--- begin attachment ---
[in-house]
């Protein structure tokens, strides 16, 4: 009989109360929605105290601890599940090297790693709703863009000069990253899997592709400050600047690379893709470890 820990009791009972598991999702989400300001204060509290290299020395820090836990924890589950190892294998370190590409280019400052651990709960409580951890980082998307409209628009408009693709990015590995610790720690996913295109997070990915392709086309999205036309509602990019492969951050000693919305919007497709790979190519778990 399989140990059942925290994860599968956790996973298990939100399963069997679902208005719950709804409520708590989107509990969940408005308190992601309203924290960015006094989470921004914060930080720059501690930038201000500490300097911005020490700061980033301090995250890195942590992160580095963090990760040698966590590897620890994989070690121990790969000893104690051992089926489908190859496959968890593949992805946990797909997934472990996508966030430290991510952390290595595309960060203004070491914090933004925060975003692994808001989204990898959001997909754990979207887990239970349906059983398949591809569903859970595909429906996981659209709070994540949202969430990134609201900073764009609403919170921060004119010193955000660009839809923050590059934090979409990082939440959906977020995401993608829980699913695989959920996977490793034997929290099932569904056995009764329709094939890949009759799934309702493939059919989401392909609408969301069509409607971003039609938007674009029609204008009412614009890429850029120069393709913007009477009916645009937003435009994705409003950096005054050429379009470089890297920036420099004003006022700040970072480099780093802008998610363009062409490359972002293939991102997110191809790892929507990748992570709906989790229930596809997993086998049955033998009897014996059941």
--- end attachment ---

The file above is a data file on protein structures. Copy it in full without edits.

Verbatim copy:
[in-house]
């Protein structure tokens, strides 16, 4: 009989109360929605105290601890599940090297790693709703863009000069990253899997592709400050600047690379893709470890 820990009791009972598991999702989400300001204060509290290299020395820090836990924890589950190892294998370190590409280019400052651990709960409580951890980082998307409209628009408009693709990015590995610790720690996913295109997070990915392709086309999205036309509602990019492969951050000693919305919007497709790979190519778990 399989140990059942925290994860599968956790996973298990939100399963069997679902208005719950709804409520708590989107509990969940408005308190992601309203924290960015006094989470921004914060930080720059501690930038201000500490300097911005020490700061980033301090995250890195942590992160580095963090990760040698966590590897620890994989070690121990790969000893104690051992089926489908190859496959968890593949992805946990797909997934472990996508966030430290991510952390290595595309960060203004070491914090933004925060975003692994808001989204990898959001997909754990979207887990239970349906059983398949591809569903859970595909429906996981659209709070994540949202969430990134609201900073764009609403919170921060004119010193955000660009839809923050590059934090979409990082939440959906977020995401993608829980699913695989959920996977490793034997929290099932569904056995009764329709094939890949009759799934309702493939059919989401392909609408969301069509409607971003039609938007674009029609204008009412614009890429850029120069393709913007009477009916645009937003435009994705409003950096005054050429379009470089890297920036420099004003006022700040970072480099780093802008998610363009062409490359972002293939991102997110191809790892929507990748992570709906989790229930596809997993086998049955033998009897014996059941």